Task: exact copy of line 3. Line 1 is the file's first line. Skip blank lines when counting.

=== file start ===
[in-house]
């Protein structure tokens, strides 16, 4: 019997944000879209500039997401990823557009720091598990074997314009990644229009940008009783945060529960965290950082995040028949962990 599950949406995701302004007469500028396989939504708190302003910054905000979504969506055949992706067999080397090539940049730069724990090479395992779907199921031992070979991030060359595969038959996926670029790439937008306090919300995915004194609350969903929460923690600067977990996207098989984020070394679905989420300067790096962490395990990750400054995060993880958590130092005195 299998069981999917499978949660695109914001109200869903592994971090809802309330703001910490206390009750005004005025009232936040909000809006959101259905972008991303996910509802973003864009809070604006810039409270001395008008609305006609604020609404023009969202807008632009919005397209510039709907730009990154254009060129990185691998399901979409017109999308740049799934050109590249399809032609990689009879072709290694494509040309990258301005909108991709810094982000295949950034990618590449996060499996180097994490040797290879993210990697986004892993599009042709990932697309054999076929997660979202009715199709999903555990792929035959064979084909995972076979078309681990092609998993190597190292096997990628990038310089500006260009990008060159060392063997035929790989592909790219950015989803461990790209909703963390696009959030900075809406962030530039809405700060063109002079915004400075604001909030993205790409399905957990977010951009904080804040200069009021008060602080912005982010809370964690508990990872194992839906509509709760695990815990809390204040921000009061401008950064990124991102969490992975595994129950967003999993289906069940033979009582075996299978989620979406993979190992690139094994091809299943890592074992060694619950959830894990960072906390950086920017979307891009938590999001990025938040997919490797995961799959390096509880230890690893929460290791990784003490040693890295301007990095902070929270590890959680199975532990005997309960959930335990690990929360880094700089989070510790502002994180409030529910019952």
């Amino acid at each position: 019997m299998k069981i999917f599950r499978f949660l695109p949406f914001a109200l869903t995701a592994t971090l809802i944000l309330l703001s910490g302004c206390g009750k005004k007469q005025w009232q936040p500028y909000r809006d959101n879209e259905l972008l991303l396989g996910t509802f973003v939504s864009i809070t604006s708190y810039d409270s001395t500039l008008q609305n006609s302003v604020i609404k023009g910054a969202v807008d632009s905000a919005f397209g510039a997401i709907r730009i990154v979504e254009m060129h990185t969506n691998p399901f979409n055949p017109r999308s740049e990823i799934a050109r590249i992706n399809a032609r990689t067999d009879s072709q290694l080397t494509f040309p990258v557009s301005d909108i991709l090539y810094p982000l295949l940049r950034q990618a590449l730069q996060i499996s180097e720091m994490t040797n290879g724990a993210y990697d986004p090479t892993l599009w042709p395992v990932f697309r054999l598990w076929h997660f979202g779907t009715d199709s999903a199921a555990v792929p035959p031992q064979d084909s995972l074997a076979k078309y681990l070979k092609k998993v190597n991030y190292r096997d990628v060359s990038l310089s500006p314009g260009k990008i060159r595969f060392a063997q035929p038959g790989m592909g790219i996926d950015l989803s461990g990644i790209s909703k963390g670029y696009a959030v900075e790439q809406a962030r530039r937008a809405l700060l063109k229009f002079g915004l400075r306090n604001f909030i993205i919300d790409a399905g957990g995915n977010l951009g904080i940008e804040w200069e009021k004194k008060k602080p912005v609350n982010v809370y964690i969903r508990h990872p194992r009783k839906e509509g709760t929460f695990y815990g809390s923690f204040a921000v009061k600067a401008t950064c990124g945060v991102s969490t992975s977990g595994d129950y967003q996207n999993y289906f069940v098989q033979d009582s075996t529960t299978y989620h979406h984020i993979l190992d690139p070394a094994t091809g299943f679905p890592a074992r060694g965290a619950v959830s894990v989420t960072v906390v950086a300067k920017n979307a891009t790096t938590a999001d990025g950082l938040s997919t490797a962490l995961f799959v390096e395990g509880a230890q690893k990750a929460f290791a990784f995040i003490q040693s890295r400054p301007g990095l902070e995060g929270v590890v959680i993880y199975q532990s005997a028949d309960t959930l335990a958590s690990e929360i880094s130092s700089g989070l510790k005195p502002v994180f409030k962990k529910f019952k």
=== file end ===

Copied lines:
């Amino acid at each position: 019997m299998k069981i999917f599950r499978f949660l695109p949406f914001a109200l869903t995701a592994t971090l809802i944000l309330l703001s910490g302004c206390g009750k005004k007469q005025w009232q936040p500028y909000r809006d959101n879209e259905l972008l991303l396989g996910t509802f973003v939504s864009i809070t604006s708190y810039d409270s001395t500039l008008q609305n006609s302003v604020i609404k023009g910054a969202v807008d632009s905000a919005f397209g510039a997401i709907r730009i990154v979504e254009m060129h990185t969506n691998p399901f979409n055949p017109r999308s740049e990823i799934a050109r590249i992706n399809a032609r990689t067999d009879s072709q290694l080397t494509f040309p990258v557009s301005d909108i991709l090539y810094p982000l295949l940049r950034q990618a590449l730069q996060i499996s180097e720091m994490t040797n290879g724990a993210y990697d986004p090479t892993l599009w042709p395992v990932f697309r054999l598990w076929h997660f979202g779907t009715d199709s999903a199921a555990v792929p035959p031992q064979d084909s995972l074997a076979k078309y681990l070979k092609k998993v190597n991030y190292r096997d990628v060359s990038l310089s500006p314009g260009k990008i060159r595969f060392a063997q035929p038959g790989m592909g790219i996926d950015l989803s461990g990644i790209s909703k963390g670029y696009a959030v900075e790439q809406a962030r530039r937008a809405l700060l063109k229009f002079g915004l400075r306090n604001f909030i993205i919300d790409a399905g957990g995915n977010l951009g904080i940008e804040w200069e009021k004194k008060k602080p912005v609350n982010v809370y964690i969903r508990h990872p194992r009783k839906e509509g709760t929460f695990y815990g809390s923690f204040a921000v009061k600067a401008t950064c990124g945060v991102s969490t992975s977990g595994d129950y967003q996207n999993y289906f069940v098989q033979d009582s075996t529960t299978y989620h979406h984020i993979l190992d690139p070394a094994t091809g299943f679905p890592a074992r060694g965290a619950v959830s894990v989420t960072v906390v950086a300067k920017n979307a891009t790096t938590a999001d990025g950082l938040s997919t490797a962490l995961f799959v390096e395990g509880a230890q690893k990750a929460f290791a990784f995040i003490q040693s890295r400054p301007g990095l902070e995060g929270v590890v959680i993880y199975q532990s005997a028949d309960t959930l335990a958590s690990e929360i880094s130092s700089g989070l510790k005195p502002v994180f409030k962990k529910f019952k």